*See the Payment Application and Pre-Payment FAQ and Example in the Student Loan Repayment Resources file library below.


Avoid Student Loan Default

If you do not make your monthly payments as scheduled and you do not make any special arrangements with your lender/servicer, your student loan will go into default. Once the loan goes into default, the entire balance (principal, interest and collection fees) generally becomes immediately due and payable. The consequences of default are severe. For federal loans, these consequences include wage garnishment, state and federal income tax refund offset and litigation. Don’t wait until it is too late to ask for help – you have more options available to you if your student loan is not in default – rather than waiting until after default and asking for help.

Short–term solutions to avoid default include certain deferments for which you may be eligible and forbearance. Contact your lender/servicers for more details.


Options for Repaying Defaulted Federal Student Loans

If you do default on your student loan, the following repayment options are available:

  • Payment in full
  • Loan rehabilitation
  • Loan consolidation


Additional Information and Links

For more detailed information regarding the topics below, please click on the linked titles.


Who’s My Student Loan Servicer?

loan servicer is a company that handles the billing and other services on your federal student loan. The loan servicer will work with you on repayment plans and loan consolidation and assist you with other tasks related to your federal student loan. It is important to maintain contact with your loan servicer. If your circumstances change at any time during your repayment period, your loan servicer will be able to help.


Direct Consolidation Loans

Direct Consolidation Loan allows you to consolidate (combine) multiple federal education loans into one loan. The result is a single monthly payment instead of multiple payments.

There is no application fee to consolidate your federal education loans into a Direct Consolidation Loan. If you are contacted by someone offering to consolidate your loans for a fee, you are not dealing with one of the U.S. Department of Education’s (ED’s) consolidation servicers. The U.S. Department of Education’s Student Loan Ombudsman warns borrowers to beware of student loan debt relief offers and credit repair deals.


Public Service Loan Forgiveness (PSLF) Program

The Public Service Loan Forgiveness (PSLF) Program is intended to encourage individuals to enter and continue to work full-time in public service jobs. Under this program, borrowers may qualify for forgiveness of the remaining balance of their Direct Loans after they have made 120 qualifying payments on those loans while employed full time by certain public service employers.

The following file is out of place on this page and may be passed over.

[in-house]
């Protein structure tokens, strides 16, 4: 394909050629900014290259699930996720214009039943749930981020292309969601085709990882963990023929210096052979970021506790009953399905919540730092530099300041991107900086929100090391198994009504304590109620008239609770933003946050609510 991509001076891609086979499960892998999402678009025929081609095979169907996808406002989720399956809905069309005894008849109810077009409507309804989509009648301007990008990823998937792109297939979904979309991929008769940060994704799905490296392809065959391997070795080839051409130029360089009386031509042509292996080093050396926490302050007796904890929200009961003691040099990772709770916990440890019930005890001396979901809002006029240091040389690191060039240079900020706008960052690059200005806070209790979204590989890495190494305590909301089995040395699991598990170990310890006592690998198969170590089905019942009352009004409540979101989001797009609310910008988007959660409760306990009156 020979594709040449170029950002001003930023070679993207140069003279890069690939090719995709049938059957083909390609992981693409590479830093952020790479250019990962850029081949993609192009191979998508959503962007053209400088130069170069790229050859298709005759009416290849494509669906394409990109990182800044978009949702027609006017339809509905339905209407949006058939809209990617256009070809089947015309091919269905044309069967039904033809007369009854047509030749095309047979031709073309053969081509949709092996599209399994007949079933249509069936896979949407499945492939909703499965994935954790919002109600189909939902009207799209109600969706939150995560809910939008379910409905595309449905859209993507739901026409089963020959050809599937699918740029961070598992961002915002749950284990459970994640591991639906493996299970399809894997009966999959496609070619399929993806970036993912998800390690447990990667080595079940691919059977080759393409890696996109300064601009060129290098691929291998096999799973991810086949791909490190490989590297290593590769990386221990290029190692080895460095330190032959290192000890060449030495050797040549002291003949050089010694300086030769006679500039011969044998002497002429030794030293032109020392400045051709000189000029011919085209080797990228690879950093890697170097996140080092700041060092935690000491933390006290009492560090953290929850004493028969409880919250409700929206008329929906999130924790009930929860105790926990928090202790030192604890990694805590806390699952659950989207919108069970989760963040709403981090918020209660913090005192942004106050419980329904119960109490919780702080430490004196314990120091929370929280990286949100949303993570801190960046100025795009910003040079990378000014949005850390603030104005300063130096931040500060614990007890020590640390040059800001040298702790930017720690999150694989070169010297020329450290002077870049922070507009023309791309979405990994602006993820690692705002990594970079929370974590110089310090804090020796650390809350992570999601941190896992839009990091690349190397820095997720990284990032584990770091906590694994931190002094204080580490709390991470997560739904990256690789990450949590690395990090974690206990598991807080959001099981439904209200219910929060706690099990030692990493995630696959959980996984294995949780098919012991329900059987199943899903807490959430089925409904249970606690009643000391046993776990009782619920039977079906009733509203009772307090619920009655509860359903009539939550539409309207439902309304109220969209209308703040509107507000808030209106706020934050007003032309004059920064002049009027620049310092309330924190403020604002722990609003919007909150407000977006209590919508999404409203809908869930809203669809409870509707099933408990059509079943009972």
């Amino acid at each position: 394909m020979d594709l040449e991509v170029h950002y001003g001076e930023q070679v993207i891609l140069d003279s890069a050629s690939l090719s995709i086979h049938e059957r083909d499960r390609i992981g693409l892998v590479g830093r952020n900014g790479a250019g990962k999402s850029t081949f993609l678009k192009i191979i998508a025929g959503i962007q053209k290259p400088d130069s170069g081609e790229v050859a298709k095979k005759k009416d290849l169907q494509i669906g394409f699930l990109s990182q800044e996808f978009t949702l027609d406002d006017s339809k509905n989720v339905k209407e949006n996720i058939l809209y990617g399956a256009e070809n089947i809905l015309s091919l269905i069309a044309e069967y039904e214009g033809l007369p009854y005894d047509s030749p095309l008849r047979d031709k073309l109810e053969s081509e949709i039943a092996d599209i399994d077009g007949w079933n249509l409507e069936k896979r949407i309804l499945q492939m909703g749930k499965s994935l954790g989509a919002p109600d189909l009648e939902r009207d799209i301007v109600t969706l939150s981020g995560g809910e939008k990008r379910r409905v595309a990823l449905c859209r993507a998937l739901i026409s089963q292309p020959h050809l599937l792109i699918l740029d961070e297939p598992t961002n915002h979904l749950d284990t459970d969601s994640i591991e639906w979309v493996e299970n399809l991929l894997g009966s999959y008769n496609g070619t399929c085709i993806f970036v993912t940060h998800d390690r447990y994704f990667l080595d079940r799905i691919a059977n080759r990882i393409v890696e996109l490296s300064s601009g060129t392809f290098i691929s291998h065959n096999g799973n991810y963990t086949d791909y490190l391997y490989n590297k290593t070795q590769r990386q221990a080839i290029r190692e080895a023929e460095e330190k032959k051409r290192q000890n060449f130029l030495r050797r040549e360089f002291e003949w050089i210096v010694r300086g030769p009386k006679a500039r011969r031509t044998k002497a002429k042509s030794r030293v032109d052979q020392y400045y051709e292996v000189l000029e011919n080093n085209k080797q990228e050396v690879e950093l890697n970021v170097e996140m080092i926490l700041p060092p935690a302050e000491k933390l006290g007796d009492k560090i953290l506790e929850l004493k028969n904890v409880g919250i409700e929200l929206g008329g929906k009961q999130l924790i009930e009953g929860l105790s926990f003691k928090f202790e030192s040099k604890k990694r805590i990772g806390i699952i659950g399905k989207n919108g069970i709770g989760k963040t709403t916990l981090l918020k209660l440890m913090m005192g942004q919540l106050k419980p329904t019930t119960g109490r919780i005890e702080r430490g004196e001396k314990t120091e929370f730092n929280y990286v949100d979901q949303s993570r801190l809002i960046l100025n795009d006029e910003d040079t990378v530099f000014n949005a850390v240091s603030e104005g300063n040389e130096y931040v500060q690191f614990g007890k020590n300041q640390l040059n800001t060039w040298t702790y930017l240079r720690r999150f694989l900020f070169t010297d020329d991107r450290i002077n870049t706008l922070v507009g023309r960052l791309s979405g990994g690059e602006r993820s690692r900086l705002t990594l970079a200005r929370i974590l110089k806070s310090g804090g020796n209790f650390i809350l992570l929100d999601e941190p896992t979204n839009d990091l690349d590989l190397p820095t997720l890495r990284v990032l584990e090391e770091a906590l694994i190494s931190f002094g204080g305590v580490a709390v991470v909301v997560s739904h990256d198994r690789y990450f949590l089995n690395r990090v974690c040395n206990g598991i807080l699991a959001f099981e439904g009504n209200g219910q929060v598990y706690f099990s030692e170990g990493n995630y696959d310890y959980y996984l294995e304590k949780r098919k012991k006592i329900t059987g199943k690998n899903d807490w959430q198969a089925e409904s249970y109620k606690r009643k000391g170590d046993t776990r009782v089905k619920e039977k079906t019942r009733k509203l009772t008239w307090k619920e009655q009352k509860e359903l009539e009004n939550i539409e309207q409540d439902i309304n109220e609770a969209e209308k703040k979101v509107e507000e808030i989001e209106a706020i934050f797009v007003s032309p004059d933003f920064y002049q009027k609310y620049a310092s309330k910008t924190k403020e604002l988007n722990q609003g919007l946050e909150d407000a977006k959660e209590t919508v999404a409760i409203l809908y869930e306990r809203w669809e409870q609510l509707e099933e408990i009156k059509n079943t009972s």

Total and Permanent Disability and Loan Discharge

A total and permanent disability (TPD) discharge relieves you from having to repay a William D. Ford Federal Direct Loan (Direct Loan) Program loan, Federal Family Education Loan (FFEL) Program loan, and/or Federal Perkins Loan (Perkins Loan) Program loan or complete a TEACH Grant service obligation on the basis of your total and permanent disability. Before your federal student loans or TEACH Grant service obligation can be discharged, you must provide information to the U.S. Department of Education (ED) to show that you are totally and permanently disabled. ED will evaluate the information and determine if you qualify for a TPD discharge.

For more detailed information regarding the TPD discharge process including how to apply, click here: Total and Permanent Discharge (TPD) 101


Servicemember Benefits

Thank you to the men and women in uniform for your service and sacrifice to help protect our country. Whether you are currently serving in the military or a veteran, we want to ensure that servicemembers and their families understand the student loan benefits that are currently available to eligible servicemembers. This page includes a high-level summary of the major federal benefits and programs. Other student loan benefits may be available at the state or local level. Please contact your current lender/servicer for more detailed information, including what documentation may be required.

Student Loan Repayment Docs

Payment Application and Pre-Payment FAQ

Updated: 05/12/2014

Repayment Plans

Updated: 12/09/2014 

Simple Daily Interest

Updated: 03/19/2014 

Subsidized / Unsubsidized FAQ

Updated: 03/21/2014